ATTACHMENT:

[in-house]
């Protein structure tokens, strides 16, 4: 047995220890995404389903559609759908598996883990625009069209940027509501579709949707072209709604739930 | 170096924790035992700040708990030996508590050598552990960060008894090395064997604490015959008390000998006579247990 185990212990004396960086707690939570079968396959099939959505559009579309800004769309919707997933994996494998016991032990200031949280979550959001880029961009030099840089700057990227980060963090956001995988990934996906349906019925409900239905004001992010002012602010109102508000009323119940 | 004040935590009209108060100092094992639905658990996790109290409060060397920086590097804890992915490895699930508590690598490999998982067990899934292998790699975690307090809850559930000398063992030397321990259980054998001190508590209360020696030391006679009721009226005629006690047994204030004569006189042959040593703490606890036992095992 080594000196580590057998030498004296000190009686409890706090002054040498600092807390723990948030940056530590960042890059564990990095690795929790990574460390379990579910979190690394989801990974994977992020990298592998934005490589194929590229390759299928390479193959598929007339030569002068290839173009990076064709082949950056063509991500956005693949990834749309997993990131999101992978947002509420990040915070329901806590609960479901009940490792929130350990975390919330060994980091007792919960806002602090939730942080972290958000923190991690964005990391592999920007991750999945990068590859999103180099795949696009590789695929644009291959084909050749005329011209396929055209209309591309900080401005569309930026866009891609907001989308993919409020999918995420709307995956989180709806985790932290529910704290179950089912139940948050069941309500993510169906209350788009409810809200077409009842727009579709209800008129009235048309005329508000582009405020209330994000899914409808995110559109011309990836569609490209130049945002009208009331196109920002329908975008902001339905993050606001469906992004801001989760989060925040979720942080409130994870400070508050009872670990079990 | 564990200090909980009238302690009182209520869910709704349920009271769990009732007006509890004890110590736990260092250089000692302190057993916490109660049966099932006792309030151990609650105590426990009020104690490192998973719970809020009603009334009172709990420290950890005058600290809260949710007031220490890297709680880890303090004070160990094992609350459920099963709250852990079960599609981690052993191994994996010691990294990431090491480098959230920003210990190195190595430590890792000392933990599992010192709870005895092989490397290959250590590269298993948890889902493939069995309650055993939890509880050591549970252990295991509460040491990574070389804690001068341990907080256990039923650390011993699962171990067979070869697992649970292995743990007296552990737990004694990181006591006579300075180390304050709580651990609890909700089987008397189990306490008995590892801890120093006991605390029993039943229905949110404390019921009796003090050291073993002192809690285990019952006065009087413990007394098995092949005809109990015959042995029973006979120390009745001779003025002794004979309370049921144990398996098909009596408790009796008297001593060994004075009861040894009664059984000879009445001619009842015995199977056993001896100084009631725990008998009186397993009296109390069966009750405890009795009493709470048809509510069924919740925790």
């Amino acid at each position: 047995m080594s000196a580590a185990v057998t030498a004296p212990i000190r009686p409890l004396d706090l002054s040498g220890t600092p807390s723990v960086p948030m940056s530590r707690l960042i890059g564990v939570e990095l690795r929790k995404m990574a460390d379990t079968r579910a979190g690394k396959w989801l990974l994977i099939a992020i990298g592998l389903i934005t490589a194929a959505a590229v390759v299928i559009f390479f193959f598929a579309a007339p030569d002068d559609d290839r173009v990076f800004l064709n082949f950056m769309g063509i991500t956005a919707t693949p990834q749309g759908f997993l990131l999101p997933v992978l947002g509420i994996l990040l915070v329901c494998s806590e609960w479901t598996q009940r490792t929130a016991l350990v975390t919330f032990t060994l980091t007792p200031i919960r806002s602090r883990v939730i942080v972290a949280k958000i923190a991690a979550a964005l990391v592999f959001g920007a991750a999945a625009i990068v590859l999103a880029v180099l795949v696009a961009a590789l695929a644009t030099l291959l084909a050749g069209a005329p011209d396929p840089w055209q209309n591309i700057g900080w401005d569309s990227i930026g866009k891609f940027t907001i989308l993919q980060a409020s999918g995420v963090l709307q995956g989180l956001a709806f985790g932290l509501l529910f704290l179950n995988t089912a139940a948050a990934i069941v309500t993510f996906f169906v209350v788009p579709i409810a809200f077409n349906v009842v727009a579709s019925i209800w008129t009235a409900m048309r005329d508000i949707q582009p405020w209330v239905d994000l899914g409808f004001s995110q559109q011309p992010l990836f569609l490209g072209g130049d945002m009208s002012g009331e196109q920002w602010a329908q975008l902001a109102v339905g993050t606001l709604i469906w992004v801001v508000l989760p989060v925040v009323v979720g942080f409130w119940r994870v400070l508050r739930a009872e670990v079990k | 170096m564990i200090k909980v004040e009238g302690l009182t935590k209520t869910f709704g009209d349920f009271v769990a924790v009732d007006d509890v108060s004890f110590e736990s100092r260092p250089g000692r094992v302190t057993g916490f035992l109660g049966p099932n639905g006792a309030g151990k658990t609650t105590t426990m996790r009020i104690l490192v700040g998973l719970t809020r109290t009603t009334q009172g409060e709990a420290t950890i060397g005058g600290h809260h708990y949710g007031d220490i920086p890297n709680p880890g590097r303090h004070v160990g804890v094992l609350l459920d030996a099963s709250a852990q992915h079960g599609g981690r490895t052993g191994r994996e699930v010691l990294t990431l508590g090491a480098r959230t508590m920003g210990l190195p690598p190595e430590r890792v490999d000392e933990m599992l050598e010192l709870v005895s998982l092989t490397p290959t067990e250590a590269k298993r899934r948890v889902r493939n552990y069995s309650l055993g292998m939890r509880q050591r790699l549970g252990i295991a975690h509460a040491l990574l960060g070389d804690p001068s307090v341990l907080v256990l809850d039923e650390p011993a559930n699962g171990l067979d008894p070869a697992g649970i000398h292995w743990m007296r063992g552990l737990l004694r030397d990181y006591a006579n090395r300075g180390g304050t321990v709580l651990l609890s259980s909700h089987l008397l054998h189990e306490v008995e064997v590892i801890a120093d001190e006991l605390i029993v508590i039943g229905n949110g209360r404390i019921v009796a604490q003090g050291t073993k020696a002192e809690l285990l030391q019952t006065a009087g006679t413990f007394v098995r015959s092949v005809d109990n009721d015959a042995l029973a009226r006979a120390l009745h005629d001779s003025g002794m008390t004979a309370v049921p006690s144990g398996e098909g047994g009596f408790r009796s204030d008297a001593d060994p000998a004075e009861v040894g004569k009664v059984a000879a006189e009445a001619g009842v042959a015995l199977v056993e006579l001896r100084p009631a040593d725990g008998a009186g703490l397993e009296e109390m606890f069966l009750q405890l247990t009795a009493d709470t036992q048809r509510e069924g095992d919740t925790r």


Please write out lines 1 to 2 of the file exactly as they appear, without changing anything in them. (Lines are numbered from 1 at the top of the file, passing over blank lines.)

[in-house]
């Protein structure tokens, strides 16, 4: 047995220890995404389903559609759908598996883990625009069209940027509501579709949707072209709604739930 | 170096924790035992700040708990030996508590050598552990960060008894090395064997604490015959008390000998006579247990 185990212990004396960086707690939570079968396959099939959505559009579309800004769309919707997933994996494998016991032990200031949280979550959001880029961009030099840089700057990227980060963090956001995988990934996906349906019925409900239905004001992010002012602010109102508000009323119940 | 004040935590009209108060100092094992639905658990996790109290409060060397920086590097804890992915490895699930508590690598490999998982067990899934292998790699975690307090809850559930000398063992030397321990259980054998001190508590209360020696030391006679009721009226005629006690047994204030004569006189042959040593703490606890036992095992 080594000196580590057998030498004296000190009686409890706090002054040498600092807390723990948030940056530590960042890059564990990095690795929790990574460390379990579910979190690394989801990974994977992020990298592998934005490589194929590229390759299928390479193959598929007339030569002068290839173009990076064709082949950056063509991500956005693949990834749309997993990131999101992978947002509420990040915070329901806590609960479901009940490792929130350990975390919330060994980091007792919960806002602090939730942080972290958000923190991690964005990391592999920007991750999945990068590859999103180099795949696009590789695929644009291959084909050749005329011209396929055209209309591309900080401005569309930026866009891609907001989308993919409020999918995420709307995956989180709806985790932290529910704290179950089912139940948050069941309500993510169906209350788009409810809200077409009842727009579709209800008129009235048309005329508000582009405020209330994000899914409808995110559109011309990836569609490209130049945002009208009331196109920002329908975008902001339905993050606001469906992004801001989760989060925040979720942080409130994870400070508050009872670990079990 | 564990200090909980009238302690009182209520869910709704349920009271769990009732007006509890004890110590736990260092250089000692302190057993916490109660049966099932006792309030151990609650105590426990009020104690490192998973719970809020009603009334009172709990420290950890005058600290809260949710007031220490890297709680880890303090004070160990094992609350459920099963709250852990079960599609981690052993191994994996010691990294990431090491480098959230920003210990190195190595430590890792000392933990599992010192709870005895092989490397290959250590590269298993948890889902493939069995309650055993939890509880050591549970252990295991509460040491990574070389804690001068341990907080256990039923650390011993699962171990067979070869697992649970292995743990007296552990737990004694990181006591006579300075180390304050709580651990609890909700089987008397189990306490008995590892801890120093006991605390029993039943229905949110404390019921009796003090050291073993002192809690285990019952006065009087413990007394098995092949005809109990015959042995029973006979120390009745001779003025002794004979309370049921144990398996098909009596408790009796008297001593060994004075009861040894009664059984000879009445001619009842015995199977056993001896100084009631725990008998009186397993009296109390069966009750405890009795009493709470048809509510069924919740925790």